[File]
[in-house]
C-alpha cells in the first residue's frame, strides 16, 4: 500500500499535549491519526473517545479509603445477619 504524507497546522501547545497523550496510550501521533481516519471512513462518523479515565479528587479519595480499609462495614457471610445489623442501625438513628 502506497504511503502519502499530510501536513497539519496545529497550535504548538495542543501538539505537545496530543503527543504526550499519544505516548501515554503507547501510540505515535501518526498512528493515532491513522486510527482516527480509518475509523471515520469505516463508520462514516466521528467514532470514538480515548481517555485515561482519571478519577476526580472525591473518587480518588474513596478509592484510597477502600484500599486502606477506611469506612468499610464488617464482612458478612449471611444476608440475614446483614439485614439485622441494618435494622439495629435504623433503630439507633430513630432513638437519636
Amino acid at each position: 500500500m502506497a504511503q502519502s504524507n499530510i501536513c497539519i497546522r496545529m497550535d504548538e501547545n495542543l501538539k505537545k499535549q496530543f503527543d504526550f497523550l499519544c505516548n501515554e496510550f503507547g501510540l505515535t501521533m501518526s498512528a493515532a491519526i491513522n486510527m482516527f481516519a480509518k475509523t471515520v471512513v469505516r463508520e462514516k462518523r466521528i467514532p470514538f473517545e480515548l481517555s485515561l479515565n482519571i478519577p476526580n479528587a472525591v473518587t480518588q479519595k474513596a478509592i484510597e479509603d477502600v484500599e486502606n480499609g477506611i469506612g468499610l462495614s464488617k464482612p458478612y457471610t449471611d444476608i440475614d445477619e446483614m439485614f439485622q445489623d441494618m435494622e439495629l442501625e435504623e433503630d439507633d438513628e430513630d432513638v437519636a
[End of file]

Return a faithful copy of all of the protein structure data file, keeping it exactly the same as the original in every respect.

[in-house]
C-alpha cells in the first residue's frame, strides 16, 4: 500500500499535549491519526473517545479509603445477619 504524507497546522501547545497523550496510550501521533481516519471512513462518523479515565479528587479519595480499609462495614457471610445489623442501625438513628 502506497504511503502519502499530510501536513497539519496545529497550535504548538495542543501538539505537545496530543503527543504526550499519544505516548501515554503507547501510540505515535501518526498512528493515532491513522486510527482516527480509518475509523471515520469505516463508520462514516466521528467514532470514538480515548481517555485515561482519571478519577476526580472525591473518587480518588474513596478509592484510597477502600484500599486502606477506611469506612468499610464488617464482612458478612449471611444476608440475614446483614439485614439485622441494618435494622439495629435504623433503630439507633430513630432513638437519636
Amino acid at each position: 500500500m502506497a504511503q502519502s504524507n499530510i501536513c497539519i497546522r496545529m497550535d504548538e501547545n495542543l501538539k505537545k499535549q496530543f503527543d504526550f497523550l499519544c505516548n501515554e496510550f503507547g501510540l505515535t501521533m501518526s498512528a493515532a491519526i491513522n486510527m482516527f481516519a480509518k475509523t471515520v471512513v469505516r463508520e462514516k462518523r466521528i467514532p470514538f473517545e480515548l481517555s485515561l479515565n482519571i478519577p476526580n479528587a472525591v473518587t480518588q479519595k474513596a478509592i484510597e479509603d477502600v484500599e486502606n480499609g477506611i469506612g468499610l462495614s464488617k464482612p458478612y457471610t449471611d444476608i440475614d445477619e446483614m439485614f439485622q445489623d441494618m435494622e439495629l442501625e435504623e433503630d439507633d438513628e430513630d432513638v437519636a